Why A Strong Sibling Bond Is The Stuff Mom Dreams Are Made Of

by Jorrie Varney
Originally Published: 
A toddler and a baby sister, who have a strong sibling bond playing with each other on a white bed
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My daughter was two when my son was born, just a baby herself, really. She didn’t seem to love the new baby like I had hoped, but she didn’t seem to dislike him either. She basically treated him like furniture—something she would need to navigate around and do her best not to step on.

I really can’t blame her—he was a bit of an attention-hog those first few months. I wondered if she would ever develop a bond with him, or if he would always be viewed on par with the ottoman to her. I had imagined them wearing matching outfits, riding bikes together, and arguing over favorite toys, but she seemed disinterested in the new kid with sleep issues.

And then one day it happened, after months of indifference, I walked into the room to find her lying beside him, chatting about the latest episode of Bubble Guppies. He smiled and slobbered as she rambled on as only a two-year-old can do. Seeing this, I was certain my heart might actually explode. Since that day four years ago, they’ve been inseparable.

Last week as we drove home, my daughter began talking about a little boy who was mean to her. As she explained the situation and the injustice she’d suffered at the hands of this boy, I saw my son shift in his car seat to make eye contact with her. He was listening intently, his face twisting as she spoke. I started to tell my daughter how she might handle the situation, but before I was able to finish my sentence my four-year-old sternly announced he would be talking to this boy.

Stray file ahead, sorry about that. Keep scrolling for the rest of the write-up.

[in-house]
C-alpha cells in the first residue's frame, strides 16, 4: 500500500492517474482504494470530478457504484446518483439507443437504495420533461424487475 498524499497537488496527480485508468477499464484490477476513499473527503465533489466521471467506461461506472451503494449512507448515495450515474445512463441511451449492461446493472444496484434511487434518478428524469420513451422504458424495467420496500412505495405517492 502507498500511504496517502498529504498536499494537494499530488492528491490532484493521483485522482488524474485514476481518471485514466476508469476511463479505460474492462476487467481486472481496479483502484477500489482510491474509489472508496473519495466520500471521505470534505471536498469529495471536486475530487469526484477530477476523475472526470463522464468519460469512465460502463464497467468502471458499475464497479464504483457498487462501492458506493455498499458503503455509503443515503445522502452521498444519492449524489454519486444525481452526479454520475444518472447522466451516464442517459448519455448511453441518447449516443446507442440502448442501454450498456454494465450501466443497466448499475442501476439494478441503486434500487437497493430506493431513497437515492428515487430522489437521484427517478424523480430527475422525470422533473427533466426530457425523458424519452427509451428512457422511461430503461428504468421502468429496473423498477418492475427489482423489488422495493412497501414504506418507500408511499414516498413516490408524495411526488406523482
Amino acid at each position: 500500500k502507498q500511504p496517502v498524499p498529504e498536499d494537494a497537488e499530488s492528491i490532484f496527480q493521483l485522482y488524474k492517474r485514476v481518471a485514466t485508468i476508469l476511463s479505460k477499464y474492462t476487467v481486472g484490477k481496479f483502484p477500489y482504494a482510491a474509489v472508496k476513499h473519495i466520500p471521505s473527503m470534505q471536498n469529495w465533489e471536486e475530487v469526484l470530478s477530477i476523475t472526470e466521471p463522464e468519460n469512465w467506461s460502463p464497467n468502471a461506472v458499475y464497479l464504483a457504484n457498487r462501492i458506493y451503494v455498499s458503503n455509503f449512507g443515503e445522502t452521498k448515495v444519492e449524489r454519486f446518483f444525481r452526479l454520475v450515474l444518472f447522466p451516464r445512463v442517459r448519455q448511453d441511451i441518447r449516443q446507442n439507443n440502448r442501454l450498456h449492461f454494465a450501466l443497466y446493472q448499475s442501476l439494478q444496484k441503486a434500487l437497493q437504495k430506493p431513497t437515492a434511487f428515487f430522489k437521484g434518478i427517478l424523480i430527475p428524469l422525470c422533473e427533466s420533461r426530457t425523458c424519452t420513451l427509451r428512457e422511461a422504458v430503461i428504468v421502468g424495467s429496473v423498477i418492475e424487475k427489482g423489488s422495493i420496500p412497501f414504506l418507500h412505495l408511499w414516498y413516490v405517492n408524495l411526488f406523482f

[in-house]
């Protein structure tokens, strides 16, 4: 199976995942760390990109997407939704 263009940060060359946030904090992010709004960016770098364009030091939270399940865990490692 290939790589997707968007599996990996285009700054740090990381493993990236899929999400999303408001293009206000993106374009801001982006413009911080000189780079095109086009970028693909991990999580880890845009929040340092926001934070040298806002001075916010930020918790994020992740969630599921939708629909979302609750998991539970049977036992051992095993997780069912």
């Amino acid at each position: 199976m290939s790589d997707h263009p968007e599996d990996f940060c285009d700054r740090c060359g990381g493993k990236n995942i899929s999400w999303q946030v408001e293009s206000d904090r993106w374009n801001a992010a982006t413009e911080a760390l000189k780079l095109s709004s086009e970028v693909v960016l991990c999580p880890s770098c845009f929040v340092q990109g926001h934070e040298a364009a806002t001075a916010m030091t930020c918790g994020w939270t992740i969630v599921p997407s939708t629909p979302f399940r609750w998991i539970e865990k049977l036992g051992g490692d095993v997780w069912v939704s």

“What will you say to him?” I asked.

“I will tell him, he better leave my sister alone!” He said emphatically.

“I love you, Bubby,” my daughter’s voice came from the car seat next to him. And that was the end of it. She seemed at peace with this response and the support from her brother.

Again, I almost died right there. This type of sibling bond wasn’t something I was prepared for, but it has become one of my greatest joys as a mother. When they are apart they ask when the other will return. When one gets a lollipop from the doctor or candy at the checkout line, they ask if they can get one for the other. They sleep next to each other, play dress-up together, and push trucks and laundry baskets all around the house. Everything they do, they do together—it’s become an expectation.

Their imaginations are nearly seamless when they play make-believe, as though they are in each other’s minds. And for those wondering—yes, they bicker and fight just as passionately. They are no anomaly in that regard. But they are also quick to offer an apology and move along with their day. I’m constantly blown away by their love and admiration for one another, and I hope it sticks.

As a mother, I find comfort in their incredible bond, because I know they will always be there for one another, no matter what. There may come a day (read: high school, college, and other kid bullshit) when they do something they don’t want to tell me about, or they get themselves into trouble they don’t want to expose. In those moments, they will have each other. I’m really hoping one of them is level-headed and responsible in those situations, but we’ll cross that bridge when it’s on fire.

I never dreamed they would be this close. The love and respect they have for one another at such a young age is inspiring. I hope more than anything that it remains, and they always treat each other the way they do now.

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